When I was a little boy, my German grandfather — usually after a Manhattan or two — would often lead me up the steps of his Brooklyn home to a large wall poster with colorful drawings, to give me a little German lesson. Ist das nicht eine schnitzelbank? he’d ask, pointing at a cobbler’s bench, or if it were Christmas, he’d point at a Christmas tree, saying Ist das nicht ein Tannenbaum? I’d answer faithfully, Ja das ist ein Tannenbaum, or whatever picture he’d point at. Sometimes we’d try to sing the chorus, O, Die Schoenheit an der Wand (O the beauty on the wall) — Ja das ist eine schnitzelbank.
It was fun, contributing to my early love of picture books and children’s poems (and maybe Manhattans). I particularly liked it when he’d point at the drawing of a schnickel fritz — a naughty boy — and say, giving me a poke in the ribs, “You are a schnickel fritz, Peter,” and I’d squeal in mock protest, "Nein, ich bin ein gutter junge!” He usually gave me a quarter, whether I was good or not. I certainly wasn’t a gutter singer.
As far as I can remember, I’ve always liked poems and picture books, and scribbled (nonsense of course) as soon as I learned to read and could hold a pencil. The Schnitzelbank song is my earliest memory of liking rhyme, rhythm and pictures together. I’m still a constant doodler, as my notebooks show.
Of course, my mother must have sung lullabies to us; she was a pianist with perfect pitch. But my memories of her are almost all at the piano. The first actual poems that still have their prints in my head are from three little books, When We Very Young and Now We Are Six by A. A. Milne, and A Child’s Garden of Verses by Robert Louis Stevenson.
Milne, of course, is best known for his Winnie-the-Pooh books — early versions of Pooh appear in his poems. The books we had were small, one red and one green, and, like the Pooh books, were brilliantly illustrated by E. H. Shepard. A theory of mine is that as a child, T. S. Eliot also loved Milne and Shepard, which is why he called himself, copying their practice, “T.S” instead of Thomas Eliot. (My early poems were signed “J. Peter Meinke,” but after a few years I dropped the “J” — for James — as looking too much like “J. Alfred Prufrock.”)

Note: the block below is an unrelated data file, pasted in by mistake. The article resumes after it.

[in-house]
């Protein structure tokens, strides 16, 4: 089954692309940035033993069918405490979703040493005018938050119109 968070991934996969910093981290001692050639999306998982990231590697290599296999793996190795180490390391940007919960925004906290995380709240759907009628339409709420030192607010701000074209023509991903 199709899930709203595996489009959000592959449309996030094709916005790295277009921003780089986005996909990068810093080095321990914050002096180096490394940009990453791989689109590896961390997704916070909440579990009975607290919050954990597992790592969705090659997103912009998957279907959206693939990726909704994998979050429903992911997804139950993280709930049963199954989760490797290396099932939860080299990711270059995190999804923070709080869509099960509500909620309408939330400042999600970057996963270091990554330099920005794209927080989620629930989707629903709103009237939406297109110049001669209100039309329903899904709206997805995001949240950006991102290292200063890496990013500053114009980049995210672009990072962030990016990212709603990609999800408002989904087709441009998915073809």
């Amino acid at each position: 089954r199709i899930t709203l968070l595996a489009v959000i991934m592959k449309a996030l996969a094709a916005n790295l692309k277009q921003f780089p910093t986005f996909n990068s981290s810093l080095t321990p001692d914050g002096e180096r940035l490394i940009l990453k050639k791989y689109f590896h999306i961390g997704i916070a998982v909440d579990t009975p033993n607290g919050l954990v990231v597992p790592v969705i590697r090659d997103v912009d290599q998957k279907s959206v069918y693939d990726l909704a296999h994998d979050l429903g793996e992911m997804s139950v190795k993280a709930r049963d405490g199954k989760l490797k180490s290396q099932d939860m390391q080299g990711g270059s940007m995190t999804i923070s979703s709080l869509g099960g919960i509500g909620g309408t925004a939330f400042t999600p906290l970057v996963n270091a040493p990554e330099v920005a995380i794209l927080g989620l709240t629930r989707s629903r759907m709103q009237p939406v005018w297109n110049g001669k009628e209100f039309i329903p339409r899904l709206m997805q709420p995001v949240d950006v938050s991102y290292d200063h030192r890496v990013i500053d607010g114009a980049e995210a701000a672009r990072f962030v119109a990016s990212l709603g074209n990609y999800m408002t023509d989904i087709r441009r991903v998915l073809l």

Shepard’s charming drawings are immediately attractive and accessible, and they look easy to do — but having watched Jeanne working on her own pen-and-ink drawings, I know that this isn’t the case. Like anything well-done, hard work, practice, and training — and a great deal of time — go into each drawing. When Jeanne was working on the elves in our latest book, it was amazing to see the metamorphosis of the little rascals as she worked on creating them. A lot of crumpled paper on the floor, and suddenly, there’s Pooh on a page, with his hand in the honey, or Jeanne’s elf doing a handstand on a bookshelf.
Where does creativity come from? The seeds go far back, to gruff grandfathers, beloved pets, early dreams, generous teachers — but the plants themselves need to be watered, trimmed, and
—Both quotes are from The Elf Poem by Peter Meinke, illustrated by Jeanne Meinke, published by the U. of Tampa Press, 2015. Peter and Jeanne will be presenting The Elf Poem at Inkwood Books in Tampa at 4 pm, Nov. 28; at Barnes & Noble, Tyrone Blvd. N., St. Pete, at 11 a.m., Dec. 5; at Haslam’s Book Store in St. Pete at 2 p.m., Dec. 6, and at Lewis House, Eckerd College, sponsored by ASPEC, at 2:45 p.m., Dec. 10.